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The Educational Outcomes of Children with English as an Additional Language report, published in February 2018 by The Bell Foundation, Unbound and Education Policy Institute (EPI), highlighted the misleading attainment figures reported for pupils with EAL. While these pupils were 4% more likely to achieve the English Baccalaureate compared to those with English as a first language, this does not demonstrate the heterogeneity of the group, and the varying factors affecting progress and potential. Measurement of these factors also contributes to misleading statistics, for example academic assessments taken by pupils before English proficiency is reached will underestimate academic attainment and potential.
In an attempt to better support EAL pupils in the English school system, and to ensure adequate funding, in recent years the government has required schools to gather data around pupils’ English proficiency, as well as nationality and country of birth. This has been controversial however, leading to the government withdrawing this requirement in 2018. Sector leaders have encouraged the continuance of English proficiency data collection though, with NALDIC highlighting the importance of using this information to provide high quality inclusive education for all pupils.
Alongside this, the Educational Outcomes report outlines a number of key recommendations for the Department for Education (DfE), researchers and practitioners alike. This includes establishing a clear plan for English proficiency assessment, introducing a late arrival premium to boost support for older pupils, and generating more expertise around EAL teaching and learning techniques in all schools.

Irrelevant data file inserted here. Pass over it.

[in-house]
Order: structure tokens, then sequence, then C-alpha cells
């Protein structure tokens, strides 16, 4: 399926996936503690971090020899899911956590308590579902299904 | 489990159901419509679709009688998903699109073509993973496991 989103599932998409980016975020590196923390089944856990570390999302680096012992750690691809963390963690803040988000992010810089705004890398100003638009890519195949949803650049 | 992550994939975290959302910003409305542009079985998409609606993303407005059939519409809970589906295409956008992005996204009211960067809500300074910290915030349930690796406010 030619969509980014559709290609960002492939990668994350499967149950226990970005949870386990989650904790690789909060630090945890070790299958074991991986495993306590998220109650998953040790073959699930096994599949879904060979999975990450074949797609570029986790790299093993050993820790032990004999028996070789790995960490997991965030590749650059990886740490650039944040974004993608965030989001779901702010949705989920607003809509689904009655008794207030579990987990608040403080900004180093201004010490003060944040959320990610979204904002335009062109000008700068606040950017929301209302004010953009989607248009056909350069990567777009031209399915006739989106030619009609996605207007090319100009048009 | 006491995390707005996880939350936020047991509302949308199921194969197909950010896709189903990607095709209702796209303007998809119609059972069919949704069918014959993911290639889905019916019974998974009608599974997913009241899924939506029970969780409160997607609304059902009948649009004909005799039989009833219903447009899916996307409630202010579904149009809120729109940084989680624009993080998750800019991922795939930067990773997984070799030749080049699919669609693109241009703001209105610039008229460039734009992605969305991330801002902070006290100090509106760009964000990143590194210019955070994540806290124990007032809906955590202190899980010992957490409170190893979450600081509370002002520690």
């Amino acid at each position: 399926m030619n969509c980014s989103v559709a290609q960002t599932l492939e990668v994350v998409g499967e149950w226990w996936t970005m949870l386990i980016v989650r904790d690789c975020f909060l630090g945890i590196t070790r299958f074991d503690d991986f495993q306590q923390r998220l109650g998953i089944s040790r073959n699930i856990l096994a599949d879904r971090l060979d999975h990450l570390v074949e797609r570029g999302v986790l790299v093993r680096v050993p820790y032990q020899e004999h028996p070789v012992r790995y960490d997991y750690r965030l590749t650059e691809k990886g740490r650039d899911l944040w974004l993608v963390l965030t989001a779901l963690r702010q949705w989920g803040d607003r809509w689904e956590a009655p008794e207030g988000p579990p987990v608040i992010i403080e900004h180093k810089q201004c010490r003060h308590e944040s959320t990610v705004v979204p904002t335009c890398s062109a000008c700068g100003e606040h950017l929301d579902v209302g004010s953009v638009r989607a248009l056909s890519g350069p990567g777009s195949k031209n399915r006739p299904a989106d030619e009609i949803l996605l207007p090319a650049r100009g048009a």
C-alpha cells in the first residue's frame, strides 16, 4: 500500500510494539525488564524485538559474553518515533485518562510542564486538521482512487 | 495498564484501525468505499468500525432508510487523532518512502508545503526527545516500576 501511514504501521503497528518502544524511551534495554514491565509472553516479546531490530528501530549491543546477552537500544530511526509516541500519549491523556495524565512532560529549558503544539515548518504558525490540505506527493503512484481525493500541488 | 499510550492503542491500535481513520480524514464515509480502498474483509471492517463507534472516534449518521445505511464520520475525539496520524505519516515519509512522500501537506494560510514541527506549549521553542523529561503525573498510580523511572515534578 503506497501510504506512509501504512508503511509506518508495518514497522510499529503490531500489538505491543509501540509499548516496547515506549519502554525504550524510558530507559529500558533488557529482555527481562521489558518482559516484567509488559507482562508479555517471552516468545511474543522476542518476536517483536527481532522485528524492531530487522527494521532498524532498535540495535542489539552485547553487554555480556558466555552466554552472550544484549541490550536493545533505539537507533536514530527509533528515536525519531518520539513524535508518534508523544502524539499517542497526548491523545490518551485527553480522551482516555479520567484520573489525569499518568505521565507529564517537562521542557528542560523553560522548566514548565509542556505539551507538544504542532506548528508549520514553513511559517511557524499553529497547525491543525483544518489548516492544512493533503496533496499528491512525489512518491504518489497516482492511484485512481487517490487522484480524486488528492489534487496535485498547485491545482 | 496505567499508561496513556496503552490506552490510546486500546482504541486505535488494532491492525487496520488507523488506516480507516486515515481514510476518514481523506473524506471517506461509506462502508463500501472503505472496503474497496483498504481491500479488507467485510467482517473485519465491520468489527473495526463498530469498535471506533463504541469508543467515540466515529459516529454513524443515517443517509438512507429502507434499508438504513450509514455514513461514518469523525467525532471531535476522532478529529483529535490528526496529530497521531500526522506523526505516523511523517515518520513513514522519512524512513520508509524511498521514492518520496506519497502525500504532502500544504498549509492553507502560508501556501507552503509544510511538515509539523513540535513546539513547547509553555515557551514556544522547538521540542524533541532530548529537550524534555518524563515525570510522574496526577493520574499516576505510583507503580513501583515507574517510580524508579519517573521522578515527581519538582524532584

As such, teachers, policymakers and researchers must now coordinate efforts to ensure that every pupil with EAL is fully supported to achieve their maximum potential and enhance educational outcomes with the help of adequate funding and strong leadership.
This one day forum will provide participants with the opportunity to assess the current landscape of education for pupils with English as an Additional Language (EAL). Sector leaders will share the latest research and policy in this area as they explore with delegates how to enhance teaching and learning. Attendees will discuss successful methods for improving educational outcomes for EAL pupils with outstanding case studies, including through better data usage, engaging the local community in pupil progress and increasing development opportunities for staff to improve teaching techniques that better support EAL pupils.
Key speakers include:
• Professor Victoria Murphy, Chair, NALDIC
• Hamish Chalmers, Vice Chair, NALDIC
• Diana Sutton, Director, The Bell Foundation
• Nicola Kidston, Head of Programme (EAL), The Bell Foundation
• Mark Sims HMI, National Lead for EAL, Ofsted
• Jo Hutchinson, Director for Social Mobility and Vulnerable Learners, and Author, Educational Outcomes of Children with English as an Additional Language, Education Policy Institute (EPI)
• Mark Penfold, Lead Teacher for Ethnic Minority Achievement, Babington Academy
• Mark Smith, Citizenship, Language & Learning Senior Advisor, City of Wolverhampton Council.
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